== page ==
While walking though the bush up in Vanua Lava, the boys could hear a "slap-slapping" sound, and came across a group of women in the distance doing their laundry in the stream. This, of course, is the way that laundry and other ablutions have been carried on for centuries in our world.
Seeing this picture reminded me of how much change and living history you and I have experienced in our own lifetimes when it comes to domestic chores.
When I was a child in England, there was no such thing as a laundry. In fact, from what I see on UK TV, it is still uncommon for a house to have a room dedicated to washing, and most seem to have a washer/dryer as part of the kitchen set up.
In my childhood, washing was mostly done in a copper, which may be in the kitchen or scullery, or perhaps in an outhouse if you were lucky enough to have one. There was also a concrete tub with a "Mangle" (wringer) attached. It would have been backbreaking work lifting heavy wet garments and linen in and out of the tubs and copper with a stick. In those days sheets were made of very heavy cotton or linen, which probably necessary in view of all the poking and boiling they were subjected to!! And it is little wonder that a whole day needed to be devoted to the weekly washing. I believe it was usually a Monday, because there would be cold meat for tea, left over from the Weekend Roast!
When it came to washing the woollen blankets, our Mum had a great labour saving device - us kids! The blankets would be placed in the bathtub, with plenty of Lux flakes, and it was our job to tramp up and down on them!
Our first washing machine was purchased when we lived in the flat at Kensington, Sydney, where we shared an outside laundry with the people upstairs. As my mother worked, Friday night was laundry night. Those earlier electric machines were styled very much like the old coppers, and for a while the mangle was still a separate piece of equipment, still operated laboriously by hand. The old tubs were still used for rinsing, as it was easier than refilling and emptying the machine.
When I first arrived on Norfolk Island, I lived in a place with no laundry facilities, and washing was done on my knees in a tin tub on the back lawn on Saturday mornings. I heated the water in the bathroom, using one of those wonderful old puffing chip heaters, and it was bucketed out to the yard.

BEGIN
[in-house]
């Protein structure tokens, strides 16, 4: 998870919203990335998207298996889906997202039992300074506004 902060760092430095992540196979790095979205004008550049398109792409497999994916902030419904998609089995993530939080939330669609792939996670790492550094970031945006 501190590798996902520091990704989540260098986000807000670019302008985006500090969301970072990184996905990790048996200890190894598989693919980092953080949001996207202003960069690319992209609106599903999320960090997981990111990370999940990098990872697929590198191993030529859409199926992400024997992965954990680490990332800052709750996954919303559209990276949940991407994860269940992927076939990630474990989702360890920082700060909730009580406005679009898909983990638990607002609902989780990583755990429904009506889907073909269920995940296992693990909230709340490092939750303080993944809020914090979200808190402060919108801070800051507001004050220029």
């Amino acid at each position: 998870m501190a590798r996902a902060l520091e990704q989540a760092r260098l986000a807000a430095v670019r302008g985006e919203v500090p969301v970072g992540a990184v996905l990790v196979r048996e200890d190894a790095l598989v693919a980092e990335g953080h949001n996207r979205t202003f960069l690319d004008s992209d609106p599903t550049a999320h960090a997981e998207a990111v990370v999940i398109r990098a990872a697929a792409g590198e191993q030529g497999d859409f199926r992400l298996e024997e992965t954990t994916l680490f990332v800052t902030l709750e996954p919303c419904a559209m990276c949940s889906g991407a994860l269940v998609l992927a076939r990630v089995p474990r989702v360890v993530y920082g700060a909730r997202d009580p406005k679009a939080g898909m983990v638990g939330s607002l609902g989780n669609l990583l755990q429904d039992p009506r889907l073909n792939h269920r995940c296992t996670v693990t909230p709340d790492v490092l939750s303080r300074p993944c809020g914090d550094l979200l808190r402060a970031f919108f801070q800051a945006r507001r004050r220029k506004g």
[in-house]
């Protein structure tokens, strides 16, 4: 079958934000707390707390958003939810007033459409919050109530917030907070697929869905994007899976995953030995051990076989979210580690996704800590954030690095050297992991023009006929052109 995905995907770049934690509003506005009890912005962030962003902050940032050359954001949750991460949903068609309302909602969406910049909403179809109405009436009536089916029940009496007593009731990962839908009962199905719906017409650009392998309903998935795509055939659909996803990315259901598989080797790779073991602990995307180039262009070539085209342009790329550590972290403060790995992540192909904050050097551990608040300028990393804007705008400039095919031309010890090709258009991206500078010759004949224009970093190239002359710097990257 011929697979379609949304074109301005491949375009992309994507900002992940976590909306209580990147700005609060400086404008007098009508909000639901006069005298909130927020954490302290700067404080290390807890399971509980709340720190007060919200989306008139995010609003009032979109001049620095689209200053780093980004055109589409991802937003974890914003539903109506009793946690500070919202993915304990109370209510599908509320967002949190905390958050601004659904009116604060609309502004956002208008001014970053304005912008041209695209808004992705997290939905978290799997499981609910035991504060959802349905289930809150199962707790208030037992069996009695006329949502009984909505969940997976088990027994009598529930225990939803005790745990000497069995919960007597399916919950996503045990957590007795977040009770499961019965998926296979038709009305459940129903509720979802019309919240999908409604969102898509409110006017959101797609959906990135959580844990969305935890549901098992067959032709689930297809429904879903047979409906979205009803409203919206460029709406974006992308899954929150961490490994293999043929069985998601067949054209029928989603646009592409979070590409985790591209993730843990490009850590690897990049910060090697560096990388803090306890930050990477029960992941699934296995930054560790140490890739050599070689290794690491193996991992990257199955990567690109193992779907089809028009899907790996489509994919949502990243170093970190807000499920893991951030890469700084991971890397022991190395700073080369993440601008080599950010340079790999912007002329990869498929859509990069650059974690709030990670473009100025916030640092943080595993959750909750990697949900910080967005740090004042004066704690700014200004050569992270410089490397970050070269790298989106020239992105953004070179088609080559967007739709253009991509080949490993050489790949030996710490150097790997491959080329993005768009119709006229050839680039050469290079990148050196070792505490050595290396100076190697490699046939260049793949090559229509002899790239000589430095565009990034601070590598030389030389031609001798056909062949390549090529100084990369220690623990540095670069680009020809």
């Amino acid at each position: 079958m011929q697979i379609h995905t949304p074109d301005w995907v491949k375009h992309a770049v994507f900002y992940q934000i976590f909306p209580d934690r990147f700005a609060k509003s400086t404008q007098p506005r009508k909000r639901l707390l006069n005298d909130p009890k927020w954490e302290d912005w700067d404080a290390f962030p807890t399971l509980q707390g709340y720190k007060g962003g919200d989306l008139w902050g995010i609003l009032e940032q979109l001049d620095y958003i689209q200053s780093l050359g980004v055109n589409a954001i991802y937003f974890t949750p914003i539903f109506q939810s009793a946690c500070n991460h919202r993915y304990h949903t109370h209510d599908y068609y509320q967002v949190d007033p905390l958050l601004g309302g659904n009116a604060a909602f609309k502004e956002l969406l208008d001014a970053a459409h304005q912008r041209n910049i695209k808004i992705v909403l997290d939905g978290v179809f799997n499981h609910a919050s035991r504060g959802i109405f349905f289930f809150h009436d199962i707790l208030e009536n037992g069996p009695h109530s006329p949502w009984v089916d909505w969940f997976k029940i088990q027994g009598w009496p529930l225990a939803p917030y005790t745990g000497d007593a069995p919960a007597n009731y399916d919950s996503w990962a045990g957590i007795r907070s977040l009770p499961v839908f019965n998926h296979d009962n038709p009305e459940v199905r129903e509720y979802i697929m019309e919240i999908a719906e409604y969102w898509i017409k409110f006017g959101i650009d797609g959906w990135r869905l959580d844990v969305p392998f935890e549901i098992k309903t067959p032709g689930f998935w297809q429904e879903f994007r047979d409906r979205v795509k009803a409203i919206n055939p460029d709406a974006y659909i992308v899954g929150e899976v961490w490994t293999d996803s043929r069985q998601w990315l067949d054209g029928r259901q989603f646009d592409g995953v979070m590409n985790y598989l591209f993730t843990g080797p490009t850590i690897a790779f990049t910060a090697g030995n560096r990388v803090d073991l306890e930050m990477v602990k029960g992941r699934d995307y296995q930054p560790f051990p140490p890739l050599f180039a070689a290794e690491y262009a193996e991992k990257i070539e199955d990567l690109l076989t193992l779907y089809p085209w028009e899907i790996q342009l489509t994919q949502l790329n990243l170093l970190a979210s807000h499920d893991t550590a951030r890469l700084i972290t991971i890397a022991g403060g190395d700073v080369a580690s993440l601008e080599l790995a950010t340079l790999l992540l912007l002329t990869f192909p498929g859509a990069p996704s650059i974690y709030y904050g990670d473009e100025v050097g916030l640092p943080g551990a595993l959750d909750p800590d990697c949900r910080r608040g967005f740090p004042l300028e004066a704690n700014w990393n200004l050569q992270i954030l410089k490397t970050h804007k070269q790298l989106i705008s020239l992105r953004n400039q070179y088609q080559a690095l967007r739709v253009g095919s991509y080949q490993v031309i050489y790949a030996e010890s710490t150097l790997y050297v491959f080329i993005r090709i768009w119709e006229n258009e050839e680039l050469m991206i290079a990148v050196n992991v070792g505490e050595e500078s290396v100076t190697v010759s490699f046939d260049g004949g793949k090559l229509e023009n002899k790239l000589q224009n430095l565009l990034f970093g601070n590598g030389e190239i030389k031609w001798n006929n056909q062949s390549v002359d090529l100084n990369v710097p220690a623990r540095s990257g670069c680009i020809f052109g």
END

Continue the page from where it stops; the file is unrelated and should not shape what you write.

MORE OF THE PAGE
When electricity generation gradually started to spread over Norfolk Island in the late sixties, and they started to import washing machines, I believe the old coppers were rapidly discarded, and you would be hard pressed to find one nowadays.
The arrival of "Twin Tubs", with their separate bowl for spinning, represented an enormous step of progress, and saving of energy putting things through the wringer. Nevertheless, you still needed to be on standby, to supervise filling the machine, and to switch the clothes from one bowl to the other for the spinning and rinsing. We had a twin tub early in our marriage, and with three children under two and a half, my attention was often distracted. On more than one occasion, I set the machine to fill, and forgot about it until the water started pouring down the stairs!
How well I recall our very first automatic machine! A visiting friend and I actually stood in front of it watching it go through all its motions from start to finish!
Bernie recalls his mother had a hand-operated washing machine when he was a child. I seem to recall her saying she had sent away for it using a generous sum of money they were given as a wedding present. Evidently it was a metal tub with an external handle. This handle was pushed to and fro, and the clothes in the machine would be tossed between two washboards.
We still have a set of three concrete tubs in the "old laundry" in the shed out the back, and I find them enormously useful for soaking things, washing garden pots, filling buckets etc. Over at Devon Cottage, there is a pair of old concrete tubs which are filled with soil, and which have been marvellous for striking cuttings!
There are "new generations" of washing machines soon to come on the market which use very innovative technologies, mainly aimed at cutting down on water usage. It is hard to imagine a machine that involves less labour than modern automatics, unless it incorporates a robot that goes around and picks up the dirty clothes from the floor or laundry basket.
Meanwhile, here is a picture of pot scrubbing Vanuatu style! The boys say it is very effective, and the sand leaves them gleaming! And there is the added bonus of it being a communal activity, an opportunity for the women to get together for a gossip!
Washing up ...now that is another story!